New York Times columnist Blow’s hardscrabble memoir about growing up poor and black in rural Louisiana.
It’s safe to say that debut memoirist Blow made his bones as a newspaper journalist in quite a different fashion than most of his peers at the stately Grey Lady. Brought up in dirt-poor Gibsland, Louisiana., he worked his way from being an intern at the tiny Shreveport Times to eventually, by age 25, a graphics editor at the New York Times and a columnist soon thereafter. But this memoir isn’t about his professional development as much as the psychosexual and emotional roller-coaster ride of his upbringing. Especially in the first half, Blow masterfully evokes the sights, sounds and smells of rough-and-tumble, backwater Louisiana. His portrait of his tough-as-nails mother—who raised five children on the wages from her poultry-plucking job and, at one point, shot her husband for cheating—is almost larger than life. But eventually we get to the crux of the memoir and the event in his young life that would understandably have serious psychological repercussions for years to come: being sexually molested by his cousin. When Blow moves on to his more conventional university life at Grambling State, a historically black college in his home state, readers begin to lose a sense of what made the memoir so original and compelling up to that point. The author still found himself in a struggle for both personal and sexual identity in college, but his experiences with hazing as a confused fraternity pledge, as trying and traumatic as they certainly were, don’t seem that far removed from the coming-of-age experiences of millions of other working-class university students.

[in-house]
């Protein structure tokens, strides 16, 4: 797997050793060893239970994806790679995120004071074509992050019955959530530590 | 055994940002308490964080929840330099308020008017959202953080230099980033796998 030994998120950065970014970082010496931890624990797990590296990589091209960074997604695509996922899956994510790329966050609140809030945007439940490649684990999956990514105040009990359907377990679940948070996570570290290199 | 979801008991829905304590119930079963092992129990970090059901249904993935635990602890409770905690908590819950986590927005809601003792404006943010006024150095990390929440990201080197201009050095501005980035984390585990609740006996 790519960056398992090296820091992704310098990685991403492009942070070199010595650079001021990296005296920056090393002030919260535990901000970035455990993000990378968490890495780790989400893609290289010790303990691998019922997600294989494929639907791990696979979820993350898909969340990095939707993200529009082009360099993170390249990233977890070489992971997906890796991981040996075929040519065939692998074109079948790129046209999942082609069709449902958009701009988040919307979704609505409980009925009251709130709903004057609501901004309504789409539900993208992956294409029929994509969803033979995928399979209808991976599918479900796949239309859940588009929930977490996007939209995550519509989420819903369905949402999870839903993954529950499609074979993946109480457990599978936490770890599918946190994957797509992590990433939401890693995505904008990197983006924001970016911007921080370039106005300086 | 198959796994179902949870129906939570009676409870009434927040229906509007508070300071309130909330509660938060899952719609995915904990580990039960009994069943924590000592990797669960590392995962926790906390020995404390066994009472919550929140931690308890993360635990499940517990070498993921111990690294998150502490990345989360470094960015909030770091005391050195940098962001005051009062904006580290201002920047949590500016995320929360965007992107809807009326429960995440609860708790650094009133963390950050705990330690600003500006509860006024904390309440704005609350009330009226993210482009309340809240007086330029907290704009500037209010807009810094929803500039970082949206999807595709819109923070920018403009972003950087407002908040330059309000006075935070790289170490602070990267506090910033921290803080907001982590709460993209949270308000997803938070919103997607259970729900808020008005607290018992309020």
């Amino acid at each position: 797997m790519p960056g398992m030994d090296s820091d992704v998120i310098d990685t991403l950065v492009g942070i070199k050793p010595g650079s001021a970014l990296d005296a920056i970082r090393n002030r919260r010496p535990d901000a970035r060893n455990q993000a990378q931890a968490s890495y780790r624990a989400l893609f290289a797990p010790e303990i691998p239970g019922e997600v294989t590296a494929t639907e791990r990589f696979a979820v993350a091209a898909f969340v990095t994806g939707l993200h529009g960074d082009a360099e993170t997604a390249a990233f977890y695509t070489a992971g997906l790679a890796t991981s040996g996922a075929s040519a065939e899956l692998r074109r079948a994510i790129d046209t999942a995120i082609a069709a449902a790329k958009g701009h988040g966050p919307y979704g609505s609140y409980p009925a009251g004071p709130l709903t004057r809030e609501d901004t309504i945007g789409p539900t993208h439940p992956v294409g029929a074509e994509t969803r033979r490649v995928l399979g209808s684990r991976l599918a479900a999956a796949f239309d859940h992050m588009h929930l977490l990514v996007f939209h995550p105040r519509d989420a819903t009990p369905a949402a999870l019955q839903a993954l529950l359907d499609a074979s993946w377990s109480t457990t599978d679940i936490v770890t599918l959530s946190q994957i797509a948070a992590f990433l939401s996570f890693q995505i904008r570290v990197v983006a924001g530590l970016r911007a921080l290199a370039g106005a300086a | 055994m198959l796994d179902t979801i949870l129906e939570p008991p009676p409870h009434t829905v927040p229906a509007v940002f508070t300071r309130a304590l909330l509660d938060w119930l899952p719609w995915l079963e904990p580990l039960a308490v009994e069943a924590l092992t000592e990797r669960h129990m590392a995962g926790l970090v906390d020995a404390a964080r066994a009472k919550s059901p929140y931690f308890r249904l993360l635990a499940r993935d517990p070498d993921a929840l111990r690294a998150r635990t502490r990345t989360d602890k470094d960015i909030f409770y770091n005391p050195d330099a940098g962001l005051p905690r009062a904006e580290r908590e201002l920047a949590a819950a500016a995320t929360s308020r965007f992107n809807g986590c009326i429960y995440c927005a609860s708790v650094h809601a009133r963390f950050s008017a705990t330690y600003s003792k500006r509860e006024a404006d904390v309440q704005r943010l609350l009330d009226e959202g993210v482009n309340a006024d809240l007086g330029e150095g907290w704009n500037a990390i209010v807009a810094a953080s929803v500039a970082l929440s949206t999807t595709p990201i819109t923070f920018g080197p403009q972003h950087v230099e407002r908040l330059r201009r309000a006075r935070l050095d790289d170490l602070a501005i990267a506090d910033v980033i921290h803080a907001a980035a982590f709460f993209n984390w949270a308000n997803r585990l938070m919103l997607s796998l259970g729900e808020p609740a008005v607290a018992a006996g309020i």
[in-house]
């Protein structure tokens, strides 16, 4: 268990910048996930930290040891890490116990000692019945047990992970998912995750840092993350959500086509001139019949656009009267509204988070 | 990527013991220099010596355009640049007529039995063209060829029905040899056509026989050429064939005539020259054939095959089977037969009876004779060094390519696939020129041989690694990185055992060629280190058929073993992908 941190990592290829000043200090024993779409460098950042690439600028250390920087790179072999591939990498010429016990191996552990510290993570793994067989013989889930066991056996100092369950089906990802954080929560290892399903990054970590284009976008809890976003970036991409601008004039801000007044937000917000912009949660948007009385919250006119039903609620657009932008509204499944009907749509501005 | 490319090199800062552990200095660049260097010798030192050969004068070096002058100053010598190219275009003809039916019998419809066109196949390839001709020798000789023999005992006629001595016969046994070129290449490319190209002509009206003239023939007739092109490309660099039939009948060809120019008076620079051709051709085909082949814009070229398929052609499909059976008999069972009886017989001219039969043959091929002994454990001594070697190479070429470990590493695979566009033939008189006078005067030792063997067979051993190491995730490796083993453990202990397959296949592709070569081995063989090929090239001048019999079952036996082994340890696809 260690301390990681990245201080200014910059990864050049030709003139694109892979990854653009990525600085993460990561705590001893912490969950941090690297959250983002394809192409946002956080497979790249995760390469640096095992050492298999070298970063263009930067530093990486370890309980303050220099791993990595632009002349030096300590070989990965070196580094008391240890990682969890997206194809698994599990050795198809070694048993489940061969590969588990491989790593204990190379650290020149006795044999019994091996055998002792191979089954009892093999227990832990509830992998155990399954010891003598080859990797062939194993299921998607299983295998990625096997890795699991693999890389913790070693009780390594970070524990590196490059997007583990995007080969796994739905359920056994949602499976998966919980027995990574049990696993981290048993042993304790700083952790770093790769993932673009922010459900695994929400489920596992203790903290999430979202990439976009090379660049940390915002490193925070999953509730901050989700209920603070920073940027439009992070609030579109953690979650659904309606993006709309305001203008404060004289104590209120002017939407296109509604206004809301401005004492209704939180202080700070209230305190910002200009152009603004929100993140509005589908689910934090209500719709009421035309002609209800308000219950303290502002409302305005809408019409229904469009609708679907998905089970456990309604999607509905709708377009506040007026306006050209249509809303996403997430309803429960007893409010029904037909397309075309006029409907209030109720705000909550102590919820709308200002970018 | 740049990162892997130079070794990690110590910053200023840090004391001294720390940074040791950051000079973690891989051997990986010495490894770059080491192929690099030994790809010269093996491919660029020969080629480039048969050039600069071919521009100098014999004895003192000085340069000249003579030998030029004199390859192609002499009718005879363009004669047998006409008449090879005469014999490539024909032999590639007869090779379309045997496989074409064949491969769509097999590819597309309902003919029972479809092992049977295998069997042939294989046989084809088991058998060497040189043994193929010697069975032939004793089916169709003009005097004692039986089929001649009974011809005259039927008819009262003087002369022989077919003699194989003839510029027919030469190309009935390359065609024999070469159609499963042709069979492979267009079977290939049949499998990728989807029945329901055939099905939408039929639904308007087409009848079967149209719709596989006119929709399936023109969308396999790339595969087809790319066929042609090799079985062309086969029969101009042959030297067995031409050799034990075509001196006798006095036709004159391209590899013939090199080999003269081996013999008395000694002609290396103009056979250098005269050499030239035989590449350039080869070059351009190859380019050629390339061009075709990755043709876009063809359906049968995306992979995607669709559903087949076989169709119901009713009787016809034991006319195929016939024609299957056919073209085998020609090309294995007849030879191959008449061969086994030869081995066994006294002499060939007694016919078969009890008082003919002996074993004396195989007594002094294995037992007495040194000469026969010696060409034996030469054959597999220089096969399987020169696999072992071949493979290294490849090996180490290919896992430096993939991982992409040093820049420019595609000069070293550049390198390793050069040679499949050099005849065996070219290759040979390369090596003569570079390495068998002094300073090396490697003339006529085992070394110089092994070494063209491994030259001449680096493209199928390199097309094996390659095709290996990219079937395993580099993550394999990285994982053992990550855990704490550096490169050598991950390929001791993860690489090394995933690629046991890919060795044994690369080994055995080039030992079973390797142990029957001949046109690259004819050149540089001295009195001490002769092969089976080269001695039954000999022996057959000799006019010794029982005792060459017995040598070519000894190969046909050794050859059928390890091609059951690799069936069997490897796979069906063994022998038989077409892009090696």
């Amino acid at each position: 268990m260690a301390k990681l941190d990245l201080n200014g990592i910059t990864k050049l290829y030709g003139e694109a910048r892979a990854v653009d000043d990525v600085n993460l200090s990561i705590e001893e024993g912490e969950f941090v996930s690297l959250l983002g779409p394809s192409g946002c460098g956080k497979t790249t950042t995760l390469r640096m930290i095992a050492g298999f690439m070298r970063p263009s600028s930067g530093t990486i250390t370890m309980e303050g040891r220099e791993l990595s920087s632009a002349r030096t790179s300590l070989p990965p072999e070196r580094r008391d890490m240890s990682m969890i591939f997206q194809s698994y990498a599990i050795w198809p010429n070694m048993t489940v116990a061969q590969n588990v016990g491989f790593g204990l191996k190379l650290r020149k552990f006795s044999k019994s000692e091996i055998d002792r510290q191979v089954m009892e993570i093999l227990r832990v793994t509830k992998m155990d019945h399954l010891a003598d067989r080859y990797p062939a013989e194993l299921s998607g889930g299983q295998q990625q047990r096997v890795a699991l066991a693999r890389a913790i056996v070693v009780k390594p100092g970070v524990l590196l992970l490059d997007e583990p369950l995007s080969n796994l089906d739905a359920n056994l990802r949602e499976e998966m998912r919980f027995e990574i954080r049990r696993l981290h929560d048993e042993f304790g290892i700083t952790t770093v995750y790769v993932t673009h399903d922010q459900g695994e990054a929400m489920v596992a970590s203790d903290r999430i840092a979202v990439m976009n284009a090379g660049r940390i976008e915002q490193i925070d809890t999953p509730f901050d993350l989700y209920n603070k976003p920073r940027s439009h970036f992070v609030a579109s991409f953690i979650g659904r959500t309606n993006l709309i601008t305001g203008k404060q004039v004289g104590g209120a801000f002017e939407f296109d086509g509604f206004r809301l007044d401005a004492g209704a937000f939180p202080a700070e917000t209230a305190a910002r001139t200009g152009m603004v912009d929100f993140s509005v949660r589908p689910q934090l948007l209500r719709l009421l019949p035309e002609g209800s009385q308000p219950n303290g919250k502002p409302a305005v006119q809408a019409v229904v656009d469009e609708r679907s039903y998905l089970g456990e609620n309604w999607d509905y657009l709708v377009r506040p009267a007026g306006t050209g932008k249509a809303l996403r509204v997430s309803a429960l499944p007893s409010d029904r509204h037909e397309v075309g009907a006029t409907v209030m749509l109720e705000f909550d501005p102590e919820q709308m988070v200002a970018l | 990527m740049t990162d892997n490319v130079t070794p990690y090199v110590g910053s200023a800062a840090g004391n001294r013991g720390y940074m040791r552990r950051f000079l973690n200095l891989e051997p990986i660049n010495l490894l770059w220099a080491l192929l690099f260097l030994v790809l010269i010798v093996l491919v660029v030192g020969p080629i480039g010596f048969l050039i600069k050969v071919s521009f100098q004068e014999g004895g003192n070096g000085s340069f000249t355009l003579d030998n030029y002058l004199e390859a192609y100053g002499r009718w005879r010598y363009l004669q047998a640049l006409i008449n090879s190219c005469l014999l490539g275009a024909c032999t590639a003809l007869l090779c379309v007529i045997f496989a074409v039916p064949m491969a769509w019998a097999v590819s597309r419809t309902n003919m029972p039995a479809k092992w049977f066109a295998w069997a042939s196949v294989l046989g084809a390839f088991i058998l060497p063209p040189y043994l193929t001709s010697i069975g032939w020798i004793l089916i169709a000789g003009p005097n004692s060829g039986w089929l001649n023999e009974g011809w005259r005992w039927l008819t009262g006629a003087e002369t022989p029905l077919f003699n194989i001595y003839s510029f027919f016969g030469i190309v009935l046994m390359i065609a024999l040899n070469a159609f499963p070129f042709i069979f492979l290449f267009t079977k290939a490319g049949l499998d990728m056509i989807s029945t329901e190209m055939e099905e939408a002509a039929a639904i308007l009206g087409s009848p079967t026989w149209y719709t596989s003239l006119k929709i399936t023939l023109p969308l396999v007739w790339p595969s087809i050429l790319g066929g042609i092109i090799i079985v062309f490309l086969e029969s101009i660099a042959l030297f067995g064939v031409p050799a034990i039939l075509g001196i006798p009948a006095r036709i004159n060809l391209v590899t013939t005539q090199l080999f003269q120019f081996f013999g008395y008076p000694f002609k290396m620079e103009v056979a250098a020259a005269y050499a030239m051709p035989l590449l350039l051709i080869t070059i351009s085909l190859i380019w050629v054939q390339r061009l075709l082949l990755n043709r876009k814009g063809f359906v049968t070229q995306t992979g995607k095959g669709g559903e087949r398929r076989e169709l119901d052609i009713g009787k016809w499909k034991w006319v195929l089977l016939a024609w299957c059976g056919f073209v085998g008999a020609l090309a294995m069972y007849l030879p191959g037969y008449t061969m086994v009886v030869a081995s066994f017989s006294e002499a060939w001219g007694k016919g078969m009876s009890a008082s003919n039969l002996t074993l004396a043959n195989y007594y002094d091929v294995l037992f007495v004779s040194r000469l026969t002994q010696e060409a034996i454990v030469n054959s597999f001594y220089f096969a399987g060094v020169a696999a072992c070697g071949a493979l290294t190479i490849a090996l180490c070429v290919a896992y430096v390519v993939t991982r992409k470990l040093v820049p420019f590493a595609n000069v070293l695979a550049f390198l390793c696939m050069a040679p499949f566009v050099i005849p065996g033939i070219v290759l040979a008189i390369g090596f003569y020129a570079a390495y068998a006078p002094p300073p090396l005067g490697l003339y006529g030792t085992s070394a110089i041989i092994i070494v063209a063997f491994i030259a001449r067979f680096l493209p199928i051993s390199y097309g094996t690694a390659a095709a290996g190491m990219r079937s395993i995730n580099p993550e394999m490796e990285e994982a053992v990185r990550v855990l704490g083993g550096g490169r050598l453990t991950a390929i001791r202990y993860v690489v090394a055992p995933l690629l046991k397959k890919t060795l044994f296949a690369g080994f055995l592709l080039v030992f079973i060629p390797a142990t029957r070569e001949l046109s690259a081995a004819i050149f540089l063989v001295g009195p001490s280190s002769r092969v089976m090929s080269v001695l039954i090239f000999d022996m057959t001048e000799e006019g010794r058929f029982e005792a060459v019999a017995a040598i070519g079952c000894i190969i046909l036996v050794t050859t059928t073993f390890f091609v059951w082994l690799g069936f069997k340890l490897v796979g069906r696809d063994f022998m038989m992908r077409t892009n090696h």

A well-written, often poetic memoir that nevertheless fails to fully live up to its initial promise.